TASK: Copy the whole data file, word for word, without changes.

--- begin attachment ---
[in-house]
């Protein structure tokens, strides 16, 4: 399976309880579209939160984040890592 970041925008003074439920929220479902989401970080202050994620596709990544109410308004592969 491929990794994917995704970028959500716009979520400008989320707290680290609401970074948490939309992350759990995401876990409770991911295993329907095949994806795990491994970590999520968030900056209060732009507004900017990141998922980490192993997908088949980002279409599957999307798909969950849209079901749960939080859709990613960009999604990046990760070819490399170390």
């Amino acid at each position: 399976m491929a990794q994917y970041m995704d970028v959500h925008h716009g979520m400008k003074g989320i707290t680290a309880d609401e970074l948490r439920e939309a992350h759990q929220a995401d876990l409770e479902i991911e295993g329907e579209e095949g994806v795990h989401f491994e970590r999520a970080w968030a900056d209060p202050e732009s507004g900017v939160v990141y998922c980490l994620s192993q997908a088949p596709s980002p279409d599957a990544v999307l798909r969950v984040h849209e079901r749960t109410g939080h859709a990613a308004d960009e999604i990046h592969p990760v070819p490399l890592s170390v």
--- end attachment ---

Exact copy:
[in-house]
């Protein structure tokens, strides 16, 4: 399976309880579209939160984040890592 970041925008003074439920929220479902989401970080202050994620596709990544109410308004592969 491929990794994917995704970028959500716009979520400008989320707290680290609401970074948490939309992350759990995401876990409770991911295993329907095949994806795990491994970590999520968030900056209060732009507004900017990141998922980490192993997908088949980002279409599957999307798909969950849209079901749960939080859709990613960009999604990046990760070819490399170390």
């Amino acid at each position: 399976m491929a990794q994917y970041m995704d970028v959500h925008h716009g979520m400008k003074g989320i707290t680290a309880d609401e970074l948490r439920e939309a992350h759990q929220a995401d876990l409770e479902i991911e295993g329907e579209e095949g994806v795990h989401f491994e970590r999520a970080w968030a900056d209060p202050e732009s507004g900017v939160v990141y998922c980490l994620s192993q997908a088949p596709s980002p279409d599957a990544v999307l798909r969950v984040h849209e079901r749960t109410g939080h859709a990613a308004d960009e999604i990046h592969p990760v070819p490399l890592s170390v």